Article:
Personally, I think companies selling water for a profit should pay royalties on the natural resources they use. Coca Cola has to pay to use water in its urban bottling factories (in the form of utility charges). Why should the fact that a company gets its water from a well in the hinterland make it able to avoid that surcharge?


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PostPosted: Thu Mar 29, 2007 8:46 am
 


Frankly, the bottlers should be charged. Anyone using water should be charged, including domestic use. It's a public good; if it is given away it will be overused (which it is).


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PostPosted: Thu Mar 29, 2007 8:47 am
 


Well here we pay for water and it is a monthly fee. I'm not sure why anyone would want a royalty on the bottled kind? All that will happen is they will just pass the money or loss of it onto the people. So I guess the government may get some new revenue while the people have to pay more. The companies that bottle the water might just move a lot of their operation to other provinces that don't do this.


$1:
That being said, the whole concept of buying a litre of water for a buck fifty that you can get out of your tap for about 0.0005 dollars is totally beyond me.


Your taps could be contaminated or have lead or maybe you don’t get a good supply so then you drink bottled water. Also a lot of vending machines have it here just for convenience. Where one of my uncles lives in Alberta they have bottled water because what comes out smells funny like it is from a bog or something. :P Actually even in the flat I live in the water tastes weird like metallic but I use a filtered thing on the end. Also bottled water is good to have for an emergency in your place or even your car. Plus you get a cool plastic bottle you can keep. 8)


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PostPosted: Thu Mar 29, 2007 8:49 am
 


USCAdad USCAdad:
I can understand the desire to reap public benefit for the use of water. I can also understand wanting to regulate it. There are aquafirs in the US that have been significantly impacted by water and drink distributors. Unfortunately, applying this to other uses of water could put water into play as far as NAFTA goes opening the possibility of legal retaliation from the States and even forced export. This would be devastatingly dangerous.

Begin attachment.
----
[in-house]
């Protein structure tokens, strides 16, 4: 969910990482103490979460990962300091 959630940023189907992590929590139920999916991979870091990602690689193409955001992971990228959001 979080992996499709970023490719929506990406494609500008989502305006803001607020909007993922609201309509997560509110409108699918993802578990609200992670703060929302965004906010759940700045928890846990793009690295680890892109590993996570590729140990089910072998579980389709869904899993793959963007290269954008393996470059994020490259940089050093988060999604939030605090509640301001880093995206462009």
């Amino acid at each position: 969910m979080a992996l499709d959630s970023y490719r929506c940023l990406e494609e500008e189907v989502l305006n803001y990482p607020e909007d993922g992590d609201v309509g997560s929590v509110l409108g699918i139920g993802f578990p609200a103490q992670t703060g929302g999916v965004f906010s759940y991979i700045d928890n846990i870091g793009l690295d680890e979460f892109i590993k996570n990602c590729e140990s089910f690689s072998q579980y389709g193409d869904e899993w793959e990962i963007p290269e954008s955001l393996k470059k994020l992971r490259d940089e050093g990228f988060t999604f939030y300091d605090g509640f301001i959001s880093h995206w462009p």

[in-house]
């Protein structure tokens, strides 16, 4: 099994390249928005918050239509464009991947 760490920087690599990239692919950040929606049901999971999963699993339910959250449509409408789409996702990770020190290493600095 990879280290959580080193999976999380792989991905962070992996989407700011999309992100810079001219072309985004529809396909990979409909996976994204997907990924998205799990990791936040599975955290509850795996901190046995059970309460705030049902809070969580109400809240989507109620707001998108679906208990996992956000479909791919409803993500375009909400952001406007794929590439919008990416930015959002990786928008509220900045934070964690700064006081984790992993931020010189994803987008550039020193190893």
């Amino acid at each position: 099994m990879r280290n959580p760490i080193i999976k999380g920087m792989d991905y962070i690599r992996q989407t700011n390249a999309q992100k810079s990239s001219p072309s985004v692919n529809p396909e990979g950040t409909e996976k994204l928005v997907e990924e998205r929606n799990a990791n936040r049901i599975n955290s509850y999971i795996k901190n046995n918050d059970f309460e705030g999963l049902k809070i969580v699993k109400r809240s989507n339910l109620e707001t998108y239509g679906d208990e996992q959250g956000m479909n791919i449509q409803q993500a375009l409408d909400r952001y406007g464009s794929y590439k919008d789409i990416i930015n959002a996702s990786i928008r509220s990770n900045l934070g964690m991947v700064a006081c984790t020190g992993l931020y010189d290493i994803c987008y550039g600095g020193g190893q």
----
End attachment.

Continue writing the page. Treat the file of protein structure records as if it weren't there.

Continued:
NAFTA ain't worth squat. It's doesn't have strong enforcement provisions (as the softwood lumber dispute clearly demonstarted). If the US ever runs short of water we have two choices--sell it to them or have them come up and take it.


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PostPosted: Thu Mar 29, 2007 8:50 am
 


$1:
If the US ever runs short of water we have two choices--sell it to them or have them come up and take it.

So you came up and are taking it? ;)


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PostPosted: Thu Mar 29, 2007 8:54 am
 


bootlegga bootlegga:
grainfedprairieboy grainfedprairieboy:
If you can tax a company for bottling water then you can tax a farmer for irrigating from a dugout or a rural resident for their well. In fact, the next step will be to tax cisterns recharged from rainwater.

If you look at houses built in England several hundred years ago they have very small windows because the King made people pay a sunshine tax, let's not make the same mistake.


Sounds like fear-mongering to me. Are you also expecting taxes for drinking a cup of water from mountain streams too (say when you go hiking)?

Even the Libs couldn't build a big enough bureaucracy to find and tax everyone's cisterns... :wink:

I wouldn't bet on it. I'm out of time this morning but I can find examples of this for you if you'd like.